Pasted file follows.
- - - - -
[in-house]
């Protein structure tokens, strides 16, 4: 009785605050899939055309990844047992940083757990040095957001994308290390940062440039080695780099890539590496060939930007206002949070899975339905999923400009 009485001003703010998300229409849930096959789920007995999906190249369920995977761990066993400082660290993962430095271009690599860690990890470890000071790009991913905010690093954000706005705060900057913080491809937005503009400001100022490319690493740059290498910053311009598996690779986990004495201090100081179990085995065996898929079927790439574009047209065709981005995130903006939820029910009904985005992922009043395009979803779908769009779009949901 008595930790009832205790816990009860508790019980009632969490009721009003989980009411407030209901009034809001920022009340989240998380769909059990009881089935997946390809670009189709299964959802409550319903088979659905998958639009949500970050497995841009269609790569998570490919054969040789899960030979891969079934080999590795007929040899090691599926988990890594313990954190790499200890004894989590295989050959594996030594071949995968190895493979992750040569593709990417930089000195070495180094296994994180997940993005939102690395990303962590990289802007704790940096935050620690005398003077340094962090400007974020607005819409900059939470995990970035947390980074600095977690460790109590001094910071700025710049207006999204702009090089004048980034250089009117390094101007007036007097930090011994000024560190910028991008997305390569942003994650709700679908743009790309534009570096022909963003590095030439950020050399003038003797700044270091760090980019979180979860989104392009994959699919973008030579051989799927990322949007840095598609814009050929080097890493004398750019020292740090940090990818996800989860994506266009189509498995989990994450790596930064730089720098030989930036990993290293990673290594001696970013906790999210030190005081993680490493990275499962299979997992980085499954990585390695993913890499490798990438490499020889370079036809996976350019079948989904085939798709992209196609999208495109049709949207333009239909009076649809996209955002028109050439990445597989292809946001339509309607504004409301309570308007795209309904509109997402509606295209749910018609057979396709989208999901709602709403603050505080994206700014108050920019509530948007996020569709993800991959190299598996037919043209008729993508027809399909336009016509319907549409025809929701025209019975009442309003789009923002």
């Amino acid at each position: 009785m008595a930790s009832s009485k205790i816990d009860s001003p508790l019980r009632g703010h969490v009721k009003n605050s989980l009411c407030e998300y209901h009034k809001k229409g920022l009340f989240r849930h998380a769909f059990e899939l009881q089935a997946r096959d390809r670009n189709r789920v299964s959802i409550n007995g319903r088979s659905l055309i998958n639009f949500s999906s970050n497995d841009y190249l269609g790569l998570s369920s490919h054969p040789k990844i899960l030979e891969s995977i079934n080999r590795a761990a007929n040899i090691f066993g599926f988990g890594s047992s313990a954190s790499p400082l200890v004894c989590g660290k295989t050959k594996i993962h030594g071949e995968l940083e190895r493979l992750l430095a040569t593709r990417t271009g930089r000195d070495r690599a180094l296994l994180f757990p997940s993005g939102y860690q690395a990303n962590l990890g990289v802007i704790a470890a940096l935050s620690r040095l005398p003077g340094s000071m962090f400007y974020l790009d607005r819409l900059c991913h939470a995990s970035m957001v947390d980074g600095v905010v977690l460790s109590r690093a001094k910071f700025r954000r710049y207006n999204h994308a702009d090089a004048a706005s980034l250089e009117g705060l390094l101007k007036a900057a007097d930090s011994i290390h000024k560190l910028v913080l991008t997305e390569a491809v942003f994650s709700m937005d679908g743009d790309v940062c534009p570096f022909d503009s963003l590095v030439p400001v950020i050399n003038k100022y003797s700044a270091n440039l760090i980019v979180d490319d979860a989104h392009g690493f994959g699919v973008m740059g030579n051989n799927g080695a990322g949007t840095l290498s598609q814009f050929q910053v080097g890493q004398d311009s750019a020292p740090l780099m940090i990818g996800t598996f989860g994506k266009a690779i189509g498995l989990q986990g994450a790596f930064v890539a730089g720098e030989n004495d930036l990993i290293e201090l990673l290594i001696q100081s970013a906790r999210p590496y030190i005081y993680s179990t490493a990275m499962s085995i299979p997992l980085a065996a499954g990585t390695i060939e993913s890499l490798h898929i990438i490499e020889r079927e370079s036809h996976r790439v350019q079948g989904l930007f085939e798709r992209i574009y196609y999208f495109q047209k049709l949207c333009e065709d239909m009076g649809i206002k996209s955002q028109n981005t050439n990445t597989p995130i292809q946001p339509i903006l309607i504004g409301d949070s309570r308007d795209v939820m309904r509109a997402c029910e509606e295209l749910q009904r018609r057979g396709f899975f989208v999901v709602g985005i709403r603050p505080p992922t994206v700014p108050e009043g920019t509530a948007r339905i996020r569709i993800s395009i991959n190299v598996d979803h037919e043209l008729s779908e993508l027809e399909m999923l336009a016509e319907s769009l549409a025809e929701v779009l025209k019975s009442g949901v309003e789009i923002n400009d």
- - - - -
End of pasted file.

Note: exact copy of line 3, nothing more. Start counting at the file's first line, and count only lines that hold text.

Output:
């Amino acid at each position: 009785m008595a930790s009832s009485k205790i816990d009860s001003p508790l019980r009632g703010h969490v009721k009003n605050s989980l009411c407030e998300y209901h009034k809001k229409g920022l009340f989240r849930h998380a769909f059990e899939l009881q089935a997946r096959d390809r670009n189709r789920v299964s959802i409550n007995g319903r088979s659905l055309i998958n639009f949500s999906s970050n497995d841009y190249l269609g790569l998570s369920s490919h054969p040789k990844i899960l030979e891969s995977i079934n080999r590795a761990a007929n040899i090691f066993g599926f988990g890594s047992s313990a954190s790499p400082l200890v004894c989590g660290k295989t050959k594996i993962h030594g071949e995968l940083e190895r493979l992750l430095a040569t593709r990417t271009g930089r000195d070495r690599a180094l296994l994180f757990p997940s993005g939102y860690q690395a990303n962590l990890g990289v802007i704790a470890a940096l935050s620690r040095l005398p003077g340094s000071m962090f400007y974020l790009d607005r819409l900059c991913h939470a995990s970035m957001v947390d980074g600095v905010v977690l460790s109590r690093a001094k910071f700025r954000r710049y207006n999204h994308a702009d090089a004048a706005s980034l250089e009117g705060l390094l101007k007036a900057a007097d930090s011994i290390h000024k560190l910028v913080l991008t997305e390569a491809v942003f994650s709700m937005d679908g743009d790309v940062c534009p570096f022909d503009s963003l590095v030439p400001v950020i050399n003038k100022y003797s700044a270091n440039l760090i980019v979180d490319d979860a989104h392009g690493f994959g699919v973008m740059g030579n051989n799927g080695a990322g949007t840095l290498s598609q814009f050929q910053v080097g890493q004398d311009s750019a020292p740090l780099m940090i990818g996800t598996f989860g994506k266009a690779i189509g498995l989990q986990g994450a790596f930064v890539a730089g720098e030989n004495d930036l990993i290293e201090l990673l290594i001696q100081s970013a906790r999210p590496y030190i005081y993680s179990t490493a990275m499962s085995i299979p997992l980085a065996a499954g990585t390695i060939e993913s890499l490798h898929i990438i490499e020889r079927e370079s036809h996976r790439v350019q079948g989904l930007f085939e798709r992209i574009y196609y999208f495109q047209k049709l949207c333009e065709d239909m009076g649809i206002k996209s955002q028109n981005t050439n990445t597989p995130i292809q946001p339509i903006l309607i504004g409301d949070s309570r308007d795209v939820m309904r509109a997402c029910e509606e295209l749910q009904r018609r057979g396709f899975f989208v999901v709602g985005i709403r603050p505080p992922t994206v700014p108050e009043g920019t509530a948007r339905i996020r569709i993800s395009i991959n190299v598996d979803h037919e043209l008729s779908e993508l027809e399909m999923l336009a016509e319907s769009l549409a025809e929701v779009l025209k019975s009442g949901v309003e789009i923002n400009d």